Cities have long been a powder keg – just waiting for that spark of insurrection to bring them down into darkness.
While our history is filled with dystopian tales of post-collapse survival, our future-history on other planets is also rich with these.
Post apocryphal stories is the stuff of legends, even where they occurred – or have yet to occur.
Enjoy these talents who are all gone now, leaving only their stories that haven’t happened yet – or have they? Far away on distant shores, where the ocean laps at the ruined harbor of a city where the survivors, well, survive…
This collection of stories from the 40’s and 50’s of Science Fiction’s Golden Age are modern in style, but still use space opera elements to tell their tales. Please enjoy.
Space Opera is a subgenre of science fiction that emphasizes space warfare, melodramatic adventure, interplanetary battles, chivalric romance, and risk-taking. Set mainly or entirely in outer space, it usually involves conflict between opponents possessing advanced abilities, futuristic weapons, and other sophisticated technology.
The term has no relation to music, as in a traditional opera, but is instead a play on the terms “soap opera”, a melodramatic television series, and “horse opera”, which was coined during the 1930s to indicate a formulaic Western movie. Space operas emerged in the 1930s and continue to be produced in literature, film, comics, television, and video games.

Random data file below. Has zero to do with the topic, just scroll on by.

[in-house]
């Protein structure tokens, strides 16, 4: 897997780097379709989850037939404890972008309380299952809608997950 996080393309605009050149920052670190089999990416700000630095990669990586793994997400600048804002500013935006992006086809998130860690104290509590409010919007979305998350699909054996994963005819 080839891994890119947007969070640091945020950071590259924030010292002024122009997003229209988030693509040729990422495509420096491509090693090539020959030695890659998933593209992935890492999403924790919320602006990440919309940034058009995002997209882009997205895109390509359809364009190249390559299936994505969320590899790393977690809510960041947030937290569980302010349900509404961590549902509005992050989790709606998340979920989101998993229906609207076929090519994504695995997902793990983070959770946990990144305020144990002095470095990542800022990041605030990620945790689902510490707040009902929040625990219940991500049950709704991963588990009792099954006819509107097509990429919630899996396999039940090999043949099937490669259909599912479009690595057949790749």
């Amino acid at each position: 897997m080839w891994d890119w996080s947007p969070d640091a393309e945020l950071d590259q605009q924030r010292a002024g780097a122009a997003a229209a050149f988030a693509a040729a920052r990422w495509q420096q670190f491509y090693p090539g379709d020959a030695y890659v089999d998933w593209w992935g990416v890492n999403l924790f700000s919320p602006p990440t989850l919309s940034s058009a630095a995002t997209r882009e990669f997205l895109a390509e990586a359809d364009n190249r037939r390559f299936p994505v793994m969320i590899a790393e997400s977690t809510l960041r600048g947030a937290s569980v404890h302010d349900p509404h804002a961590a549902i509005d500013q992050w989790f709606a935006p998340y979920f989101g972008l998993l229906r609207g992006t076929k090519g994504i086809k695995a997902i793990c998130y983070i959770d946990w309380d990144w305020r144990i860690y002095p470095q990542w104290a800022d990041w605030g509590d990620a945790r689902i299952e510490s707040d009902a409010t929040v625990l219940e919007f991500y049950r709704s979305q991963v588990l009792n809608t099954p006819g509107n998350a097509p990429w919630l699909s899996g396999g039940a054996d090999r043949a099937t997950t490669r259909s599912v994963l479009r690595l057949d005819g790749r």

The Golden Age of Pulp Magazine Fiction derives from pulp magazines (often referred to as “the pulps”) as they were inexpensive fiction magazines that were published from 1896 to the late 1950s. The term pulp derives from the cheap wood pulp paper on which the magazines were printed. In contrast, magazines printed on higher-quality paper were called “glossies” or “slicks”.
The pulps gave rise to the term pulp fiction. Pulps were the successors to the penny dreadfuls, dime novels, and short-fiction magazines of the 19th century. Although many writers wrote for pulps, the magazines were proving grounds for those authors like Robert Heinlein, Louis LaMour, “Max Brand”, Ray Bradbury, Philip K. Dick, and many others. The best writers moved onto longer fiction required by paperback publishers. Many of these authors have never been out of print, even long after their passing.
- The Wheel is Death by Roger D. Aycock
- The Burnt Planet by William Brittain
- In His Image by Bryce Walton
- Proof of the Pudding by Robert Sheckley
- Homecoming by Miguel Hidalgo
- “Phone Me in Central Park” by James V. McConnell
- Bridge Crossing by Dave Dryfoos
- Breakdown by Herbert D. Kastle
- After Some Tomorrow by Mack Reynolds
- To Pay the Piper by James Blish
- Little Boy by Jerome Bixby
- The Moon is Green by Fritz Leiber
- The Ambassadors From Venus by Kendell Foster Crossen
- The Night of the Long Knives by Fritz Leiber
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